HOW A BIO FILTER WORKS
If you have read the original page on this site entitled “Bio Filters“ you have been introduced to there purpose. Now, on this page I will explain more and add a couple of Frequently asked questions. .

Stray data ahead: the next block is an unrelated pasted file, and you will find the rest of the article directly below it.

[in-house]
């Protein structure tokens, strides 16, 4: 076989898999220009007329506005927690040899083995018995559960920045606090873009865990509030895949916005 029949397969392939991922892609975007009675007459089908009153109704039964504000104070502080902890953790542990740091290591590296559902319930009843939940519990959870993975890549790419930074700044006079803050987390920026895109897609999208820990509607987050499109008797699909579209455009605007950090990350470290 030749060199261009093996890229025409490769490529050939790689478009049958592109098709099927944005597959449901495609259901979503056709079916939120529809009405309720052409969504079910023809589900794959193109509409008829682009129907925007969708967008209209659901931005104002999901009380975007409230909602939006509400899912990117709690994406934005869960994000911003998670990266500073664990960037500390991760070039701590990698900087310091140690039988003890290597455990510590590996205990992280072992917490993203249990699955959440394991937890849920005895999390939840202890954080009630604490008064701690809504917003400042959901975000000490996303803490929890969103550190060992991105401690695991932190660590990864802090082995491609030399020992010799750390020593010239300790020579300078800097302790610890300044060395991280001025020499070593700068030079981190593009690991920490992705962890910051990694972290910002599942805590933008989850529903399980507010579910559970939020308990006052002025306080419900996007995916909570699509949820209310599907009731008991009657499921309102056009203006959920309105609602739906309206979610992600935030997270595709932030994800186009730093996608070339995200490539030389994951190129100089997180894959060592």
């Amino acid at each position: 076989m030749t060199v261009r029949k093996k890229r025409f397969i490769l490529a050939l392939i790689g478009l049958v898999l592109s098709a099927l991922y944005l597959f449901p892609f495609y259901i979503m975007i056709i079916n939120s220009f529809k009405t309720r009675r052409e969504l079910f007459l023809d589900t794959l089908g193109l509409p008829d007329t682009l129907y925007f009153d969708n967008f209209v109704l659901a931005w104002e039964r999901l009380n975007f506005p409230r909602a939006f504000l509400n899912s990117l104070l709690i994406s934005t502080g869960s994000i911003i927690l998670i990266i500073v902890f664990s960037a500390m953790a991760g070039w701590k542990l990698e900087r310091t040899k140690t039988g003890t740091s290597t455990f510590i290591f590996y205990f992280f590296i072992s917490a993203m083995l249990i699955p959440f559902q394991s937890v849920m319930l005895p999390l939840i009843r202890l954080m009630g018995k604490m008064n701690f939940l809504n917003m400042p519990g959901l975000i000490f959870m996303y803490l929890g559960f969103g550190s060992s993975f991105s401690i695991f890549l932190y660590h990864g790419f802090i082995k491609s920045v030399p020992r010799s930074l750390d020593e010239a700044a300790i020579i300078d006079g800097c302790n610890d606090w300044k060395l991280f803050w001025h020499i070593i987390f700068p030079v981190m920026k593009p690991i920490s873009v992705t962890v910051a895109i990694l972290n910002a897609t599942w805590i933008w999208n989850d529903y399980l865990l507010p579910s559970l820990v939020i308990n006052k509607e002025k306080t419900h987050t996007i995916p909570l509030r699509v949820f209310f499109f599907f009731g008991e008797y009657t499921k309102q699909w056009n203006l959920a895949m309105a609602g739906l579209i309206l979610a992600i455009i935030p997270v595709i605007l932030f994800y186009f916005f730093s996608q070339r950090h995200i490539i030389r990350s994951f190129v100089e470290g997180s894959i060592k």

The purpose of the device known as the bio-filter is to provide the area where the bacteria can accumulate and then have the effluent from the re-circulating system flow pass them so they can feed. Since the bacteria will stick to almost anything, the media that has been used by system designers has been everything from plastic shotgun wads to plastic hair curlers. Some companies make special coring just for this purpose. For over twenty years we at Global Aquatics have studied the various designs for biofilters, the media, the applications and water flows through the filter and past the bacteria. What we found was that although the filter would work for awhile, in almost every case, sooner or later the media became clogged with very small suspended particulate from the fish waste that was not removed prior to going to the filter, and one of two things happened. (It is almost impossible to remove 100% of the particulate prior to biofiltration). First the waste would begin building up on top of the media and sometimes along the sides of the vessel. At this point the denitrifaction bacteria started to loose clean places to live and their population began to drop. Next the waste would begin to attract aerobic bacteria which would deplete the biofilter of the oxygen the denitrification bacteria needed for survival. In time, the biofilter no longer served it’s intended purpose at all, but instead became a BOD (Bio Oxygen Demand) generator. This action not only failed to remove the original ammonia and nitrite from the water, but actually created more as it digested the particulate. The obvious answer to this problem as described by the designers was, You need to back flush it periodically to clean the waste out. The problem with this theory is that it can not be done without also removing the denitrification bacteria as well. Now you have an inactive biofilter and by the time the bacteria are able to rebuild their population back to the required numbers it is time to clean the filter again.There is only one thing that can be done to solve this problem, that is to have the best possible filter to remove even the smallest amount of solid particulate. If the only thing entering the bio filter was clean, ammonia filled water the bacteria would consume all of this with little problem. Removing all of the solids from the water column also cuts down on the ammonia load because once it is removed from the system it can no longer decompose and make even more ammonia. For this reason I tell people that the best working bio filter is one that has the best solids filter ahead of it. It was for this reason that we developed and refined our auto-cleaning drum filter. In our pre-engineered design plans package we show how to built the next best thing which is a plate filter. Ever since the first recirculating systems were built, the removal of the ammonia and nitrites has been a key issue. While the method of using bacteria to remove this was well known, the applications to make this work were a challenge. We needed two things, one was the media that would contain enough area to hold enough bacteria per to be able to consume what ever amount of ammonia we were putting in the water, and the other was the vessel to hold all of this method. After that we needed to be able to move the water past the bacteria slow enough to give them enough time to get fed. Many of the earliest bio filter where tanks filled with all sorts of different materials to hold the bacteria and the effluent from the system was trickled down from the top of the vessel and allowed to past through the media. There are some serious flaws with this concept. Unless the vessel had a small exit port so that the effluent could only escape at the same rate it came in, the water would just rush straight from the top to the bottom and not allow for enough retention time to cleanse of ammonia and nitrite. That only the first problem. The second problem came from the residual particulate that came into the vessel. These fine pieces of fish waste would accumulate near the top of the media column and over time build up to the point that the filter would clog. Because the waste material was at the top it was almost impossible to wash or flush it out in a timely manner. Another type of bio-filter was called a bead filter. This type is still used with a certain degree of success, but even here there were problems. The way this one works is, you would have a tank like vessel that was full of floating plastic beads that actually looked like BB sized ping pong balls. These beads would be the media for the bacteria to latch on to. When the tank was filled with water the beads would float to the top. Water from the effluent came in from the bottom and up through the beads and exit through the top of the vessel. Much of any suspended particulate would settle to the bottom of the vessel and could be flushed out when needed. In the early 1990’s we thought we had solved a big problem in bio-filter design with the development of the Up-Welling biofilter . Similar to the bead filter in concept, the different was, we used a new media that had been developed called PVC STRAND